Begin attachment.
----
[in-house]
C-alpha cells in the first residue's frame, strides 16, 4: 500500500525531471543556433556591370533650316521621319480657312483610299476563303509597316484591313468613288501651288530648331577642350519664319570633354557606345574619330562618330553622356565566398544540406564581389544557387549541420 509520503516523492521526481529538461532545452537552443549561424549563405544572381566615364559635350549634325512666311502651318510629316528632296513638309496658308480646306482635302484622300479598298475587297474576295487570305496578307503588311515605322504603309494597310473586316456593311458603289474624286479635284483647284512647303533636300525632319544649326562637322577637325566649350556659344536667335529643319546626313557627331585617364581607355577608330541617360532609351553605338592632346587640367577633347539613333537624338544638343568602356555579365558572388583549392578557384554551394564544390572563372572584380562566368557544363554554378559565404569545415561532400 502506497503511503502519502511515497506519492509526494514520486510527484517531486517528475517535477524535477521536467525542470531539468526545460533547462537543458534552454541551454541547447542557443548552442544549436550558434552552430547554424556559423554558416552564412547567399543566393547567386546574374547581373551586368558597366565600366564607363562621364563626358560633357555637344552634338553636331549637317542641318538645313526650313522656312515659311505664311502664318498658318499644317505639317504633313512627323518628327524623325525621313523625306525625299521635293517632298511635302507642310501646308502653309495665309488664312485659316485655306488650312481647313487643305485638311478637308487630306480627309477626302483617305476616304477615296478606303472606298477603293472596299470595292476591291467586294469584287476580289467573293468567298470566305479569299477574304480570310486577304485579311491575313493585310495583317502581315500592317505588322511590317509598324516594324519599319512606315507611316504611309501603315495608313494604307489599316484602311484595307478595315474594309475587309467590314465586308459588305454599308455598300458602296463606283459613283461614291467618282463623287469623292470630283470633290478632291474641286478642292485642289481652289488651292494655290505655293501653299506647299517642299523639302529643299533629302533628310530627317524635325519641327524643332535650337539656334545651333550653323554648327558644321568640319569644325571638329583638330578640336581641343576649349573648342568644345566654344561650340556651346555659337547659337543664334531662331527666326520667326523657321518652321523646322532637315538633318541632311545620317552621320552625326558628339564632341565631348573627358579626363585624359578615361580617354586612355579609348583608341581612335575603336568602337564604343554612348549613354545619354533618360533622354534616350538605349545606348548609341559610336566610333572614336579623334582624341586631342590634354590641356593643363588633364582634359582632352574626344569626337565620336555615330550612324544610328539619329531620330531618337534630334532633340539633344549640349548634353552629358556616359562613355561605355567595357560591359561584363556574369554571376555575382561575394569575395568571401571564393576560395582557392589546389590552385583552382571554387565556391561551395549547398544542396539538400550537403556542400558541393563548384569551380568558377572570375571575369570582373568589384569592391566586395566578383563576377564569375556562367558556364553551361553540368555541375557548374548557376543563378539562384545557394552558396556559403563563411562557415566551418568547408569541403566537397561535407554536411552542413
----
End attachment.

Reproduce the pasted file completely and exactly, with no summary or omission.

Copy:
[in-house]
C-alpha cells in the first residue's frame, strides 16, 4: 500500500525531471543556433556591370533650316521621319480657312483610299476563303509597316484591313468613288501651288530648331577642350519664319570633354557606345574619330562618330553622356565566398544540406564581389544557387549541420 509520503516523492521526481529538461532545452537552443549561424549563405544572381566615364559635350549634325512666311502651318510629316528632296513638309496658308480646306482635302484622300479598298475587297474576295487570305496578307503588311515605322504603309494597310473586316456593311458603289474624286479635284483647284512647303533636300525632319544649326562637322577637325566649350556659344536667335529643319546626313557627331585617364581607355577608330541617360532609351553605338592632346587640367577633347539613333537624338544638343568602356555579365558572388583549392578557384554551394564544390572563372572584380562566368557544363554554378559565404569545415561532400 502506497503511503502519502511515497506519492509526494514520486510527484517531486517528475517535477524535477521536467525542470531539468526545460533547462537543458534552454541551454541547447542557443548552442544549436550558434552552430547554424556559423554558416552564412547567399543566393547567386546574374547581373551586368558597366565600366564607363562621364563626358560633357555637344552634338553636331549637317542641318538645313526650313522656312515659311505664311502664318498658318499644317505639317504633313512627323518628327524623325525621313523625306525625299521635293517632298511635302507642310501646308502653309495665309488664312485659316485655306488650312481647313487643305485638311478637308487630306480627309477626302483617305476616304477615296478606303472606298477603293472596299470595292476591291467586294469584287476580289467573293468567298470566305479569299477574304480570310486577304485579311491575313493585310495583317502581315500592317505588322511590317509598324516594324519599319512606315507611316504611309501603315495608313494604307489599316484602311484595307478595315474594309475587309467590314465586308459588305454599308455598300458602296463606283459613283461614291467618282463623287469623292470630283470633290478632291474641286478642292485642289481652289488651292494655290505655293501653299506647299517642299523639302529643299533629302533628310530627317524635325519641327524643332535650337539656334545651333550653323554648327558644321568640319569644325571638329583638330578640336581641343576649349573648342568644345566654344561650340556651346555659337547659337543664334531662331527666326520667326523657321518652321523646322532637315538633318541632311545620317552621320552625326558628339564632341565631348573627358579626363585624359578615361580617354586612355579609348583608341581612335575603336568602337564604343554612348549613354545619354533618360533622354534616350538605349545606348548609341559610336566610333572614336579623334582624341586631342590634354590641356593643363588633364582634359582632352574626344569626337565620336555615330550612324544610328539619329531620330531618337534630334532633340539633344549640349548634353552629358556616359562613355561605355567595357560591359561584363556574369554571376555575382561575394569575395568571401571564393576560395582557392589546389590552385583552382571554387565556391561551395549547398544542396539538400550537403556542400558541393563548384569551380568558377572570375571575369570582373568589384569592391566586395566578383563576377564569375556562367558556364553551361553540368555541375557548374548557376543563378539562384545557394552558396556559403563563411562557415566551418568547408569541403566537397561535407554536411552542413